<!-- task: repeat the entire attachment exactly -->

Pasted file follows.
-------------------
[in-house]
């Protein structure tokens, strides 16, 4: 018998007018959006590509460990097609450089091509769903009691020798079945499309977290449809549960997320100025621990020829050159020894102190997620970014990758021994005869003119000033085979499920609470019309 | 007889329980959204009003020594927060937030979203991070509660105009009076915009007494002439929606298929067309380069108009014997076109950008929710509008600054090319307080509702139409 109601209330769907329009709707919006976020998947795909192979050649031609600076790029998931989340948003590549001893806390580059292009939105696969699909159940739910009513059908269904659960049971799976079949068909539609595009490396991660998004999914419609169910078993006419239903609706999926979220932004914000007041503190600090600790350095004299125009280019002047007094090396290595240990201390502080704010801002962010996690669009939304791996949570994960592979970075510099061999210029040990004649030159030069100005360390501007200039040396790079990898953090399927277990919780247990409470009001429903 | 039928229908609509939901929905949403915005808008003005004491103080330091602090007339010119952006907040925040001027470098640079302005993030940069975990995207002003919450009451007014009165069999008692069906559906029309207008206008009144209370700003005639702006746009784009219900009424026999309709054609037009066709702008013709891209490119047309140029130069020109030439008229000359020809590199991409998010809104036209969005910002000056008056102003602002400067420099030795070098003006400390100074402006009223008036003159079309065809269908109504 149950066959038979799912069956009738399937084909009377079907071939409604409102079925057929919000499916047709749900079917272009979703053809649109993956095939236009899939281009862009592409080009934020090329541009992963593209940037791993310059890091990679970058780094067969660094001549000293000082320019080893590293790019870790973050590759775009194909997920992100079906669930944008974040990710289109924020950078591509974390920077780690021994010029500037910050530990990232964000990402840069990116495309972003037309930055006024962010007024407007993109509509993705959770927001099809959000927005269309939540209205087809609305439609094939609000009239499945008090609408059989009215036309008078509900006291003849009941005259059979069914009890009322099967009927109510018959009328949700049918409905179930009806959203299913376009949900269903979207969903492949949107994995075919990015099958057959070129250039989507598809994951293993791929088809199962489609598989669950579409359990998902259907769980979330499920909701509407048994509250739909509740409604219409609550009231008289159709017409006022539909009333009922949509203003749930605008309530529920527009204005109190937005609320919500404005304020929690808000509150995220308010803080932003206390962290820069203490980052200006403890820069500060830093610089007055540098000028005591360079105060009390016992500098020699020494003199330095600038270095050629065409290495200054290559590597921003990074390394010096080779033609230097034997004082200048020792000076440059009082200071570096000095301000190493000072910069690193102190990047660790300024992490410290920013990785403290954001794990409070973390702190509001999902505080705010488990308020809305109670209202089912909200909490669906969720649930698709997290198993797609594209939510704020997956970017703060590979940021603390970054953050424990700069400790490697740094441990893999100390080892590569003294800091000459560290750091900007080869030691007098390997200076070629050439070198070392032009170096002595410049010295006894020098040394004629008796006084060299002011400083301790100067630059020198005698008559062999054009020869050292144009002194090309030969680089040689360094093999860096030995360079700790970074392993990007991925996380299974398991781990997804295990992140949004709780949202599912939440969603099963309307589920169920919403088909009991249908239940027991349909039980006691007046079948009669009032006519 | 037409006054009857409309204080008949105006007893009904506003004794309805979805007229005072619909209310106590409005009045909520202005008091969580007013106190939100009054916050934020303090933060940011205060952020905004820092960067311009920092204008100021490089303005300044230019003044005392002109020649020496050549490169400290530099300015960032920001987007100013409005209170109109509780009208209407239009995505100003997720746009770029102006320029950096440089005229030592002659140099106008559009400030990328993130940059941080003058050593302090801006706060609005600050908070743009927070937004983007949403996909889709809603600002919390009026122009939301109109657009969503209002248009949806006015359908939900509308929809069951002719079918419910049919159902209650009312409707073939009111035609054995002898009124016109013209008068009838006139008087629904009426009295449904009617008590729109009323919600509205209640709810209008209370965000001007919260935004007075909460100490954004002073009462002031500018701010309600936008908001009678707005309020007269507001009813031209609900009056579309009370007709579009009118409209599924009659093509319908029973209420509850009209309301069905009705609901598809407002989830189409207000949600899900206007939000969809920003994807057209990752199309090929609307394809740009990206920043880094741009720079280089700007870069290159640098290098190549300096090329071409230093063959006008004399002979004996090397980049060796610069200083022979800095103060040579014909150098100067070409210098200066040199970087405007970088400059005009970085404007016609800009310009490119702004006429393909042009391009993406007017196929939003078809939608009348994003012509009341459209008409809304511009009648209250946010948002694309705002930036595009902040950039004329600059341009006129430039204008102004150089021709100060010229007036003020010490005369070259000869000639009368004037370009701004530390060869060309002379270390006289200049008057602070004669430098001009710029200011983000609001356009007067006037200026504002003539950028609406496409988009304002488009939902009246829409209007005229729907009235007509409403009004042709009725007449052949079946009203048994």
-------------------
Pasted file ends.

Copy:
[in-house]
């Protein structure tokens, strides 16, 4: 018998007018959006590509460990097609450089091509769903009691020798079945499309977290449809549960997320100025621990020829050159020894102190997620970014990758021994005869003119000033085979499920609470019309 | 007889329980959204009003020594927060937030979203991070509660105009009076915009007494002439929606298929067309380069108009014997076109950008929710509008600054090319307080509702139409 109601209330769907329009709707919006976020998947795909192979050649031609600076790029998931989340948003590549001893806390580059292009939105696969699909159940739910009513059908269904659960049971799976079949068909539609595009490396991660998004999914419609169910078993006419239903609706999926979220932004914000007041503190600090600790350095004299125009280019002047007094090396290595240990201390502080704010801002962010996690669009939304791996949570994960592979970075510099061999210029040990004649030159030069100005360390501007200039040396790079990898953090399927277990919780247990409470009001429903 | 039928229908609509939901929905949403915005808008003005004491103080330091602090007339010119952006907040925040001027470098640079302005993030940069975990995207002003919450009451007014009165069999008692069906559906029309207008206008009144209370700003005639702006746009784009219900009424026999309709054609037009066709702008013709891209490119047309140029130069020109030439008229000359020809590199991409998010809104036209969005910002000056008056102003602002400067420099030795070098003006400390100074402006009223008036003159079309065809269908109504 149950066959038979799912069956009738399937084909009377079907071939409604409102079925057929919000499916047709749900079917272009979703053809649109993956095939236009899939281009862009592409080009934020090329541009992963593209940037791993310059890091990679970058780094067969660094001549000293000082320019080893590293790019870790973050590759775009194909997920992100079906669930944008974040990710289109924020950078591509974390920077780690021994010029500037910050530990990232964000990402840069990116495309972003037309930055006024962010007024407007993109509509993705959770927001099809959000927005269309939540209205087809609305439609094939609000009239499945008090609408059989009215036309008078509900006291003849009941005259059979069914009890009322099967009927109510018959009328949700049918409905179930009806959203299913376009949900269903979207969903492949949107994995075919990015099958057959070129250039989507598809994951293993791929088809199962489609598989669950579409359990998902259907769980979330499920909701509407048994509250739909509740409604219409609550009231008289159709017409006022539909009333009922949509203003749930605008309530529920527009204005109190937005609320919500404005304020929690808000509150995220308010803080932003206390962290820069203490980052200006403890820069500060830093610089007055540098000028005591360079105060009390016992500098020699020494003199330095600038270095050629065409290495200054290559590597921003990074390394010096080779033609230097034997004082200048020792000076440059009082200071570096000095301000190493000072910069690193102190990047660790300024992490410290920013990785403290954001794990409070973390702190509001999902505080705010488990308020809305109670209202089912909200909490669906969720649930698709997290198993797609594209939510704020997956970017703060590979940021603390970054953050424990700069400790490697740094441990893999100390080892590569003294800091000459560290750091900007080869030691007098390997200076070629050439070198070392032009170096002595410049010295006894020098040394004629008796006084060299002011400083301790100067630059020198005698008559062999054009020869050292144009002194090309030969680089040689360094093999860096030995360079700790970074392993990007991925996380299974398991781990997804295990992140949004709780949202599912939440969603099963309307589920169920919403088909009991249908239940027991349909039980006691007046079948009669009032006519 | 037409006054009857409309204080008949105006007893009904506003004794309805979805007229005072619909209310106590409005009045909520202005008091969580007013106190939100009054916050934020303090933060940011205060952020905004820092960067311009920092204008100021490089303005300044230019003044005392002109020649020496050549490169400290530099300015960032920001987007100013409005209170109109509780009208209407239009995505100003997720746009770029102006320029950096440089005229030592002659140099106008559009400030990328993130940059941080003058050593302090801006706060609005600050908070743009927070937004983007949403996909889709809603600002919390009026122009939301109109657009969503209002248009949806006015359908939900509308929809069951002719079918419910049919159902209650009312409707073939009111035609054995002898009124016109013209008068009838006139008087629904009426009295449904009617008590729109009323919600509205209640709810209008209370965000001007919260935004007075909460100490954004002073009462002031500018701010309600936008908001009678707005309020007269507001009813031209609900009056579309009370007709579009009118409209599924009659093509319908029973209420509850009209309301069905009705609901598809407002989830189409207000949600899900206007939000969809920003994807057209990752199309090929609307394809740009990206920043880094741009720079280089700007870069290159640098290098190549300096090329071409230093063959006008004399002979004996090397980049060796610069200083022979800095103060040579014909150098100067070409210098200066040199970087405007970088400059005009970085404007016609800009310009490119702004006429393909042009391009993406007017196929939003078809939608009348994003012509009341459209008409809304511009009648209250946010948002694309705002930036595009902040950039004329600059341009006129430039204008102004150089021709100060010229007036003020010490005369070259000869000639009368004037370009701004530390060869060309002379270390006289200049008057602070004669430098001009710029200011983000609001356009007067006037200026504002003539950028609406496409988009304002488009939902009246829409209007005229729907009235007509409403009004042709009725007449052949079946009203048994």